Fat: A Movement in the Mouth, Forever in the Brain
by Kelly Dorfman, MS
One of the most dramatic changes in the western diet over the last 50 years has been a shift in the type of fat we consume. While most people are aware of the evils of eating too much saturated fat, few understand the more serious risk posed by shelf-stable or hydrogenated oils. These relatively new fats were introduced as part of the war effort over a half century ago. With the butter shortage, these chemically stabilized oils were used widely at home and by food manufacturers who loved their cheap cost and total resistance to spoilage.
What started as a food manufacturer‘s dream has turned into a brain development nightmare for the last three generations brought up on fats that make a nice cookie but were never meant to be part of brain tissue. The brain is 60% fat. Myelin, the fatty coating of the neurons or brain cells, is 75% fat. The composition of that brain fat directly reﬂects the fat composition of the diet. According to nature, that would be a combination of saturated and unsaturated fats from meats, ﬁsh, nuts and grains.
Unfortunately, hydrogenated oils are not chemically equivalent to the fats found in whole foods. The rigorous processing that oils undergo changes their chemical properties so that they contain conﬁgurations not generally found in nature. When these altered fats are consumed, the body forces them into the spots reserved for natural fats, with potentially deleterious effect. In early studies with rat pups, a diet high in hydrogenated fats leads to neurological development problems. For the last three generations we have increasing numbers of people whose brains "function differently" and consequently are distracted or have learning problems. Their brains may be trying to send impulses and conduct business using equipment created from fats that are incapable of working efﬁciently in that capacity.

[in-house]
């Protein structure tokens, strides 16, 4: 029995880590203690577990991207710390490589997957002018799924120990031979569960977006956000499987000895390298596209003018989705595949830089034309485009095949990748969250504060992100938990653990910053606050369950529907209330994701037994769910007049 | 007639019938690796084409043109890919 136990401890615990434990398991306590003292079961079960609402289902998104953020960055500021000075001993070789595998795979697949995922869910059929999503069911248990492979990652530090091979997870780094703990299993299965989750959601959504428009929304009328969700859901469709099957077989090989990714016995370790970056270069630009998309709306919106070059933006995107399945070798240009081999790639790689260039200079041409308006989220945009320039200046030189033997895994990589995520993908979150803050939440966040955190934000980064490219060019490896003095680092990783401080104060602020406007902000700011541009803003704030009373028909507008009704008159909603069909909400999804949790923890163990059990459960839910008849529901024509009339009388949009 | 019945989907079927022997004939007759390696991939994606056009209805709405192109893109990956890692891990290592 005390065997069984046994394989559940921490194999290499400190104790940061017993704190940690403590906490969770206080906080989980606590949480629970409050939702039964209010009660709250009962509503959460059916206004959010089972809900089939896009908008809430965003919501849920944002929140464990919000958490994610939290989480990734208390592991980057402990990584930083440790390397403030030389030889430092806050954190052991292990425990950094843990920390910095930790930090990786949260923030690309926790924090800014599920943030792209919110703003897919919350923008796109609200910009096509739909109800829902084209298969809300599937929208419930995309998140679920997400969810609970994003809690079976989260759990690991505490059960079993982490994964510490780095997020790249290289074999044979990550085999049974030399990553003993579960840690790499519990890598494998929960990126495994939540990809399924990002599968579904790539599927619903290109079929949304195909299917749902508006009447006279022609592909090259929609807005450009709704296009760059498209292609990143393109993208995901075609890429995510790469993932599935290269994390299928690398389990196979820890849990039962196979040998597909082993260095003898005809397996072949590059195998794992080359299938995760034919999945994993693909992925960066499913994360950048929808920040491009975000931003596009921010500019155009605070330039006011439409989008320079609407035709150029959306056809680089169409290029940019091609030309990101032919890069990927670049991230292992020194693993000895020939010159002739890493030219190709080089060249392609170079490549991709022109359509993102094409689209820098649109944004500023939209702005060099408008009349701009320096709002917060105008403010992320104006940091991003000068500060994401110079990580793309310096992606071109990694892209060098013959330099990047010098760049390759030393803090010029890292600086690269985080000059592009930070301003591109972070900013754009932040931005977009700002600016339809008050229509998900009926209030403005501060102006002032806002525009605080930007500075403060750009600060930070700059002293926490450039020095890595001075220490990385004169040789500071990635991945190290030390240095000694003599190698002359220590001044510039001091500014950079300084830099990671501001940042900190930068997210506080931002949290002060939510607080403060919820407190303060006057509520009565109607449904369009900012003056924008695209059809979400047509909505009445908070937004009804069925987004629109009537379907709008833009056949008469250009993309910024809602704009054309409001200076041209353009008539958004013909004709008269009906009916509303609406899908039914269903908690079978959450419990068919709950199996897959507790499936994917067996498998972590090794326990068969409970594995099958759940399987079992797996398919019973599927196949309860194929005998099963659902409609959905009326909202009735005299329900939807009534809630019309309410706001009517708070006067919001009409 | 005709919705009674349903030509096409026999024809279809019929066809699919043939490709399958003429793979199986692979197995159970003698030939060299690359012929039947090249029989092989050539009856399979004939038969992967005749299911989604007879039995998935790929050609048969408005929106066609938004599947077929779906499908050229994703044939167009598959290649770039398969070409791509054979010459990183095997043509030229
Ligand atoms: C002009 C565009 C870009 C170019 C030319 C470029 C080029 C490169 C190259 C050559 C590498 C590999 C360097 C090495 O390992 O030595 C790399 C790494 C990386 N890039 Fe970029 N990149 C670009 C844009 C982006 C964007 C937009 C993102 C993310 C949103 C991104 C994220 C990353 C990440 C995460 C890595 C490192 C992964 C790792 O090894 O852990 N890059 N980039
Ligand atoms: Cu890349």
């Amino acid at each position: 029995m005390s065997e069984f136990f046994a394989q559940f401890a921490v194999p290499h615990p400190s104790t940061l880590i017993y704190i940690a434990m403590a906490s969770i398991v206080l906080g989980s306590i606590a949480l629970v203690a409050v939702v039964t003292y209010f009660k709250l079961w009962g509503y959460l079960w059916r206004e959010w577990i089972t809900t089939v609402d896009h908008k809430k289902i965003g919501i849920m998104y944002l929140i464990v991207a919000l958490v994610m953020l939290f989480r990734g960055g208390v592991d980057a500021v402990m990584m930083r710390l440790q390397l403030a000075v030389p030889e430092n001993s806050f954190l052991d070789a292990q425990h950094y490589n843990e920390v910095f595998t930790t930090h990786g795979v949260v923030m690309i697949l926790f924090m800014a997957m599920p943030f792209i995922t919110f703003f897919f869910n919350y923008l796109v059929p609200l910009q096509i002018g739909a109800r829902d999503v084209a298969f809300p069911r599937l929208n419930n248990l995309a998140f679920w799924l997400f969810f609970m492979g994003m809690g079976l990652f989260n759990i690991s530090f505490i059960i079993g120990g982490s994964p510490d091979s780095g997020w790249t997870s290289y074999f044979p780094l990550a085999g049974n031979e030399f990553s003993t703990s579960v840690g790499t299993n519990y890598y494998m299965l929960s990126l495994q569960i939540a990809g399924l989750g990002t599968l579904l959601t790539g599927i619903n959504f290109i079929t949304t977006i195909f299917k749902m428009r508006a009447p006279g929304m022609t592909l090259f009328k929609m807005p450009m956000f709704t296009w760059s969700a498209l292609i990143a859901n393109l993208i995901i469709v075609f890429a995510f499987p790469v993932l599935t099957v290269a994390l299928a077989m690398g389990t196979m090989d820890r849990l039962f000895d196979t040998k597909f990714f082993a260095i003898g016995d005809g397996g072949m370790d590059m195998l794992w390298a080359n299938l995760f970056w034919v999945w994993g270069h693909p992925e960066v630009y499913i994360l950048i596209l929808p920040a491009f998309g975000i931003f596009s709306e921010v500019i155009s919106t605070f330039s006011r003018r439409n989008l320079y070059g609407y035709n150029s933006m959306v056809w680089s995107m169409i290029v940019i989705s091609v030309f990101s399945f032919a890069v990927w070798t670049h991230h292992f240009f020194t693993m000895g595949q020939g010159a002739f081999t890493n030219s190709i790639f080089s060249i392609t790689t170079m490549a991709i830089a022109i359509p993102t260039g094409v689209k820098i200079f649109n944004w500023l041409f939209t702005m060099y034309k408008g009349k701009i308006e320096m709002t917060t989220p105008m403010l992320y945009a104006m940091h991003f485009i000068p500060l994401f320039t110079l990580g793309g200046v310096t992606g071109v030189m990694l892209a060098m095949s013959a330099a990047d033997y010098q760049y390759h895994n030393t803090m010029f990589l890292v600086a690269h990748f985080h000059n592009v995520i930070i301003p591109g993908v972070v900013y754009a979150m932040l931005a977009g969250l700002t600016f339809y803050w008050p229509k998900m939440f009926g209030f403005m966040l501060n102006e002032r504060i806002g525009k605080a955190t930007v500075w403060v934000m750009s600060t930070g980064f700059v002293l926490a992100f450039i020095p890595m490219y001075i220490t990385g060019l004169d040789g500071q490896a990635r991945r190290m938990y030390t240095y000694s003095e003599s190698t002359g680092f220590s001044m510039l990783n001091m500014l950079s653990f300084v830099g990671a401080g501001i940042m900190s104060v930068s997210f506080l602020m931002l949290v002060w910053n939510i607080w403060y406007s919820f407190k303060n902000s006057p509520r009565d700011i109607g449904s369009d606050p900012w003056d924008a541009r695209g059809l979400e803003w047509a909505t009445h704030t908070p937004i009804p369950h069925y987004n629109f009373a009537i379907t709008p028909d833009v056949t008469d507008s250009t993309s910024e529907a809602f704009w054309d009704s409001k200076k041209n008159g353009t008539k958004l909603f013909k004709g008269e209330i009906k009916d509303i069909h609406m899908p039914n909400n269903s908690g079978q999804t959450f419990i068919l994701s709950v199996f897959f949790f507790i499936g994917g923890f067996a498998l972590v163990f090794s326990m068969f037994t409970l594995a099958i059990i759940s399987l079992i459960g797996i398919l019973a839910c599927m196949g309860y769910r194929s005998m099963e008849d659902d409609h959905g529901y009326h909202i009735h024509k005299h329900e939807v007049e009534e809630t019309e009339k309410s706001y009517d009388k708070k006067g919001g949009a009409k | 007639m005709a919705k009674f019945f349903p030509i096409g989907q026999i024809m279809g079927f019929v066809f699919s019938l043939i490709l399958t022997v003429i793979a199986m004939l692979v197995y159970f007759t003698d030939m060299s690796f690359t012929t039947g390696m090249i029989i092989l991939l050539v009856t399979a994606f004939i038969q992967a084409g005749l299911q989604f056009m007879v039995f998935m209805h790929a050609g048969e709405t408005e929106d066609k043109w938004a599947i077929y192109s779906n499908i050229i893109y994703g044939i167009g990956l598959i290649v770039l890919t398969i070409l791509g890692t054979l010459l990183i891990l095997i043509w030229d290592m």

Whenever a culture‘s diet changes dramatically, its members all unwittingly become part of a huge, uncontrolled experiment looking at how patterns of health and disease will change. Greenland Eskimos who moved to Canada discovered that thousands of years of freedom from heart disease disappeared in one generation when they lowered and changed the fat content of their diet. Their traditional diet, consisting mainly of seal blubber, protected against heart disease, while a much lower fat diet made up of other animal foods did not.
While not diseases, attention deficit disorder and learning disabilities are phenomena that are evolving at a rapid rate. Of the two major changes to our diet that coincided with increases in these phenomena, only fat content of the diet is easily managed. The other factor, the introduction of preservatives and pesticides, is more difficult to control. To opt out of this uncontrolled experiment, avoid what pesticides and chemicals you can and consume only real fats.
Partially hydrogenated fats are listed clearly on labels. Most commercial baked goods and frozen foods contain them. Margarine is another source. Butter is no more saturated in most cases than margarine, as the hydrogenation process re-saturates or hardens the original oil. Therefore, ounce for ounce, margarine is a poor substitute for butter. Better to use small quantities of butter and more of other oils such as olive or sesame.
Even on a high fat diet, essential fats can be deﬁcient. Symptoms of essential fatty acid deﬁciency include dry, ﬂaky or bumpy skin, wax build-up in the ear, toe-walking and excessive thirst.
Several oils are sold as supplements because of their ability to decrease inﬂammation, help skin conditions or improve neurological or hormone function. They fall into two families, omega 3 and omega 6, based on the chemical placement of their unsaturated bonds. Fish, algae, ﬂaxseed and linseed oils are the basis of the omega 3 family, while evening primrose, black currant, borage and sunﬂower oils are the notable members of the omega 6 family.
The omega 3 family tends to be less available in the diet than omega 6. Consumption of one of the members of the omega 3 family, a fat called DHA (not to be confused with DHEA), is highly associated with visual-spatial skill level. Cod liver oil capsules contain very little DHA but DHA can be eaten in ﬁsh or purchased as part of a combination of ﬁsh oils called EHA/DHA. Unfortunately, kids do not tend to like ﬁsh oils, so a less direct way to get omega 3 oils is organic ﬂaxseed oil (obtainable at any good health food store in the refrigerator section). If using it as a supplement, add it to food at room temperature. Because it is highly unsaturated, it should not be cooked.[Initially published in New Developments: Volume 3, Number 3 - Winter, 1997-1998]